Entries in game development (348)


113 - ASWG Solitaire Card Game

I sat down and tried out the original concept of my head-to-head wrestling card game and didn't like it. While it's difficult to properly play a head-to-head game by yourself, overall the mechanics just felt kind of boring. I changed things up a bit and started crafting a solitaire experience. Small goals feel like the norm for solitaire games, playing against the randomly distributed cards and doing the best you can with what you got. Losing doesn't feel as a big a deal.

In this game, the deck of cards you play with represent the ebb, flow, move sets, and pacing of the two wrestlers in the match. The five pairs of cards on the top represent the spots you are trying to achieve for the match (every match has five spots). With the five cards in your hand, you are trying to manipulate them to equal the sum of the pair your are currently on.

I'm not doing the best explaining the game rules at the moment, but that's because I'm still working out the kinks of scoring. I will say, however, I've played five games and enjoy it way more than anything else I've built for this series. Perhaps I have a winner or at least a participation award.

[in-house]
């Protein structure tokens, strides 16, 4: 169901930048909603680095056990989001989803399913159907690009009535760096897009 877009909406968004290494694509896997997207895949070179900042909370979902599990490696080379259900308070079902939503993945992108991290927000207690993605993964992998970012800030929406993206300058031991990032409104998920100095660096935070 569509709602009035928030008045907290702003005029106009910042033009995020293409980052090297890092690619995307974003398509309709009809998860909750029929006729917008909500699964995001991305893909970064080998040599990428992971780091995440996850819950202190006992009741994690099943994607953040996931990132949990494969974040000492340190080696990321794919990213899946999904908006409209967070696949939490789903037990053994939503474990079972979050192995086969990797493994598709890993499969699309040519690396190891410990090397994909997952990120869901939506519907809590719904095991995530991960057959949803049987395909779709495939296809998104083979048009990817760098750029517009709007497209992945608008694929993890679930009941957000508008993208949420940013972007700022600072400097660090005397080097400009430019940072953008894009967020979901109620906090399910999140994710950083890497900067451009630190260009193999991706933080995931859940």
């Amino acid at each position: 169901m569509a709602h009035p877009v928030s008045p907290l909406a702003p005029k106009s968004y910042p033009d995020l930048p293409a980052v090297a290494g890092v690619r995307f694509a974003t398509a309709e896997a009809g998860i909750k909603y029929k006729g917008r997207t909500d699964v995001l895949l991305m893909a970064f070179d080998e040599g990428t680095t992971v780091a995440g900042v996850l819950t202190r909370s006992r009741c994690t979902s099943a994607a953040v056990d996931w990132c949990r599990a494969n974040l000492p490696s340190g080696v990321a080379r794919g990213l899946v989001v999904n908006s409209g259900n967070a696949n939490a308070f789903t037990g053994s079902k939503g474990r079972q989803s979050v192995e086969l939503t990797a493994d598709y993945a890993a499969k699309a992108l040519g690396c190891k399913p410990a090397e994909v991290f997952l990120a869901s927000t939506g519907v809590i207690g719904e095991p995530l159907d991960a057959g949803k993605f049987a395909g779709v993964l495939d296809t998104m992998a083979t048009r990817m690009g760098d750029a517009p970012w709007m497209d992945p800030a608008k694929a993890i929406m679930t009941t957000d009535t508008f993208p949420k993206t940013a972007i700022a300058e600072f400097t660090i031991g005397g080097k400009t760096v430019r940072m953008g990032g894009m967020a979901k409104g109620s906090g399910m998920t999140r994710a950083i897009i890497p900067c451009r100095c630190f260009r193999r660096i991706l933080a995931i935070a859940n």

108 - ASWG More Stuff

Got some time to spend with a coworker who is also a tabletop enthusiast. He helped me iron out some details and provide some alternative ideas to how to approach my wrestling game.

Instead of players winning spots, they win VPs within the spot. So different spots are worth different VPs. This means even if you win more spots, you may still have fewer VPs.

If you overshoot the goal, then you automatically lose the spot. Who it affects, meaning who takes injury tokens, depends on the spot. So if there is a "Frog Splash" spot, overshooting does damage to the player that overshot (they missed their target by jumping too far). If there is a "Discus Punch", overshooting does damage to the opponent of the player that overshot (hit too hard). The number of injury tokens is calculated by how far the player overshot. I will need to determine an equal number of cards that thematically fit both sides.